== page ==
NOTICE BOARD




of the

MALTA INTERNATIONAL AIRPORT

(ex-ROYAL AIR FORCE)



FIRE AND RESCUE SERVICES





The R.A.F. Malta - Luqa Airport Crash Rescue and Fire Fighting Section, prior to 1979 had been the responsibility of the British Government. This section was made up from a compliment of British and Locally Enlisted Maltese personnel, serving with the Royal Air Force.

The fire fighter's profession is one of alertness, preparedness and courage. In the aftermath of the tragedy that hit the US lately, the whole world witnessed the courage and heroic efforts of hundreds of fire fighters to save the lives of others.

We all imagine a fire fighter in action and thankfully we rarely, if ever, see our colleagues in real action. So what is there behind a normal working day of the fire fighter?

M.I.A. fire fighters form four crews and the first duty a crew carries out is, giving a proper hand-over of all vehicles and equipment on each change of shift.

Each fire fighter then checks his own protective clothing and the whole crew inspects the fire vehicles and each piece of equipment contained in the vehicles, to ensure that they are in full working condition without any technical or mechanical fault.

After these checks, the vehicle is given a production test to ensure that the vehicle is in perfect working order if the need arises. Any defects found in the vehicle or equipment is reported, and the required action is immediately taken in hand to rectify the fault or defect.

Each vehicle has a particular day when a full production test is carried out. During these tests, every system including the foam making system of the vehicle is tested. A more stringent test is carried out on each vehicle once a month.

Once a week, every Breathing Apparatus set, ladders, ropes, and other piece of ancillary equipment is tested and serviced. Another weekly task, set for the fire fighters on duty, is the fire prevention checks carried out on various installations on the airport, such as the Bulk Fuel Installation, Fire Points on the airport parks, Hydrants and crash gates. First-aid fire fighting equipment is also properly maintained and serviced.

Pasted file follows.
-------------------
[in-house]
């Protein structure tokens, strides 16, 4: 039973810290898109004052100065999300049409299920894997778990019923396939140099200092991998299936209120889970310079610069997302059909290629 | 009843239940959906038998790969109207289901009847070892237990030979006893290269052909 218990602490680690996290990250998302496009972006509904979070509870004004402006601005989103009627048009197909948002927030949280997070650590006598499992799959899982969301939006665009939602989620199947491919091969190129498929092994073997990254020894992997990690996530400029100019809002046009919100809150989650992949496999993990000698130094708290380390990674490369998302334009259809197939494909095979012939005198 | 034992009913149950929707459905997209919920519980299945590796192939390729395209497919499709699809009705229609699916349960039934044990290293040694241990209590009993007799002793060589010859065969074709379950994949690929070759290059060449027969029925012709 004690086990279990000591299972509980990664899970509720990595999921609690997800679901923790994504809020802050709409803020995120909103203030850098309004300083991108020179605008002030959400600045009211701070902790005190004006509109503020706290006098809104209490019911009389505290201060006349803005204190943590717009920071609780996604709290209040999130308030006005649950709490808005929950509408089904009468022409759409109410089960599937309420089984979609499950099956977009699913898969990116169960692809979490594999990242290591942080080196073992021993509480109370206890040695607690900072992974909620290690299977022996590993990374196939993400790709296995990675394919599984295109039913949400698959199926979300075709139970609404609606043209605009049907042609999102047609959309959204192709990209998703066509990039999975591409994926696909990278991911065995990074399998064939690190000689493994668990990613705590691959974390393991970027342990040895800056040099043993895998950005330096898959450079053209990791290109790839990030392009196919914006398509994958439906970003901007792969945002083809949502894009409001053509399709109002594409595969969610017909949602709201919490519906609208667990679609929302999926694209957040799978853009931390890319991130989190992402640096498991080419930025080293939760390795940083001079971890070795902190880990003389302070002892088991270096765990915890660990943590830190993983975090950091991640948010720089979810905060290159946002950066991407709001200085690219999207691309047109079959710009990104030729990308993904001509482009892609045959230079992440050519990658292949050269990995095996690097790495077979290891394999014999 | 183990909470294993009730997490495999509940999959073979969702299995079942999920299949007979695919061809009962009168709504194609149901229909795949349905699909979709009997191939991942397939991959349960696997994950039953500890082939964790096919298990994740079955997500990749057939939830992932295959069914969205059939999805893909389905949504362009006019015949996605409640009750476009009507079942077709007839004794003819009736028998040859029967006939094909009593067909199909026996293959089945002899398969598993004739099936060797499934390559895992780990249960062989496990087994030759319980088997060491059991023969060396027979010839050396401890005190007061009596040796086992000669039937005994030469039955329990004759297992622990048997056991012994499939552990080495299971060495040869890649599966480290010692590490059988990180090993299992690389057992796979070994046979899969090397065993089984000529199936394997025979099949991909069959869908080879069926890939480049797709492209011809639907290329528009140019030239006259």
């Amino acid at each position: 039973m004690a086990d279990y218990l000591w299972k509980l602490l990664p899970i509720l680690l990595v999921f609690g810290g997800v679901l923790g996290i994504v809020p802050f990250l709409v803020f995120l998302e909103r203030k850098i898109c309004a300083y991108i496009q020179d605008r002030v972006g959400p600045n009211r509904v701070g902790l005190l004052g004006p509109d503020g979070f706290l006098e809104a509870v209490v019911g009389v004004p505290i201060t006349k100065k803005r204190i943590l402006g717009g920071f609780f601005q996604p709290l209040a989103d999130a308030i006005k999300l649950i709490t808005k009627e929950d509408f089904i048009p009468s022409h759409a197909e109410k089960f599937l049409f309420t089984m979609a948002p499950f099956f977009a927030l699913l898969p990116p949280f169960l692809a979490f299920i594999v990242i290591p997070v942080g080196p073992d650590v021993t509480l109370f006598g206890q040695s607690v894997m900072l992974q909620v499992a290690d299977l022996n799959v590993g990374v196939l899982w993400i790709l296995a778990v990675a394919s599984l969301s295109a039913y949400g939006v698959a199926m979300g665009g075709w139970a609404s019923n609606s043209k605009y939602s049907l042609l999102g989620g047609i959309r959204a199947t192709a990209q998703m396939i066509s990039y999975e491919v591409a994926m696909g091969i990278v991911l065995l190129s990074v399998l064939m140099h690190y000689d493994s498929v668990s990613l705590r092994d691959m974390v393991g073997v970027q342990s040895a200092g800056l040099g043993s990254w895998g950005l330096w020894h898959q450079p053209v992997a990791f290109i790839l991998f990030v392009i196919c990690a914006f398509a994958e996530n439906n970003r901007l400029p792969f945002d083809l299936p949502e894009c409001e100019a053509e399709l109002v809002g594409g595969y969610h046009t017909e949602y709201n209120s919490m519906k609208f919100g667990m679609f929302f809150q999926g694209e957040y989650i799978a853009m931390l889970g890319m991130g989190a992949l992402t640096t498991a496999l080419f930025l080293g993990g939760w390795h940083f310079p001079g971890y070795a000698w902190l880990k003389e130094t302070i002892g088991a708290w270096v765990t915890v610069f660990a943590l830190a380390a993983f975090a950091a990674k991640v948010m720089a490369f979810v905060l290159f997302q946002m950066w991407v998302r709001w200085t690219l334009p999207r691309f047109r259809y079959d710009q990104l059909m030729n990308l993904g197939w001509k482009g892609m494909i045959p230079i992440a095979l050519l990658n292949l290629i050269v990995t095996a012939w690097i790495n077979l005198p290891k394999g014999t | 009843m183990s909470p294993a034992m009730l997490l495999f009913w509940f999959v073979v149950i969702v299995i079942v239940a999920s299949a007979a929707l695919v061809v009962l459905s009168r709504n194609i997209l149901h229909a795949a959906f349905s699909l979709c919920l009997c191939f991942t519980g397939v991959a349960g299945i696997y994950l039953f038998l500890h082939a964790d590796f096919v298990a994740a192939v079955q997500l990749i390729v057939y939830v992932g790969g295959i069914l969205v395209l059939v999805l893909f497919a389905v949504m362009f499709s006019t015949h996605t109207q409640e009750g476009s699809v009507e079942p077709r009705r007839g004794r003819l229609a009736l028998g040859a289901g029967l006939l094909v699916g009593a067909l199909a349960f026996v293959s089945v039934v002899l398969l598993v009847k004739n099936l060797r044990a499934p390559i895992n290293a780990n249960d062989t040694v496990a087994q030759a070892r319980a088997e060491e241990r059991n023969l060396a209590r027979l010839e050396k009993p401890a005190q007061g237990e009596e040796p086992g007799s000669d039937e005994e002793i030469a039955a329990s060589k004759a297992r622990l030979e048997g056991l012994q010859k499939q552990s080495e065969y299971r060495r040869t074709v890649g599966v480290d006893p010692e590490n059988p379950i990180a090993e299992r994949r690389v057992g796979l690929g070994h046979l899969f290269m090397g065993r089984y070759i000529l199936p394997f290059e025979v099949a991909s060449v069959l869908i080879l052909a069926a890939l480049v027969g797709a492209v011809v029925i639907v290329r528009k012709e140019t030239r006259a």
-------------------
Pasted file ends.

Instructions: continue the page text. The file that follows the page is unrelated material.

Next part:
The worthiness of vehicles and equipment is very important, but equally important is the alertness and preparedness of the fire fighter. Regular training is a must for our fire fighters. Training varies from actual simulation, whereby fire fighters are called to combat a fire, driving and night operations, map reading and other forms of exercises. Regular lectures are also held and fire fighters also dedicate time to physical training in the state-of-the art gymnasium, which was recently built within the section.

Malta International Airport plc has invested in new equipment, vehicles and equipment to upgrade the Airport fire service and with this investment, together with the professional attitude of the fire fighters have raised the airport's category to CAT 09 in ICAO standards. In all, the MIA Fire & Rescue Services employs 75 fire fighters, comprising a Chief Fire Officer, four crews of 16 fire fighters, a station officer and a crew commander each, plus other complimentary staff.

The current fleet of fire fighting vehicles comprises of three Rosenbauer major foam vehicles, one Barribi Mercedes major foam, one Gloster Saro Meteor and two Iveco ambulances.



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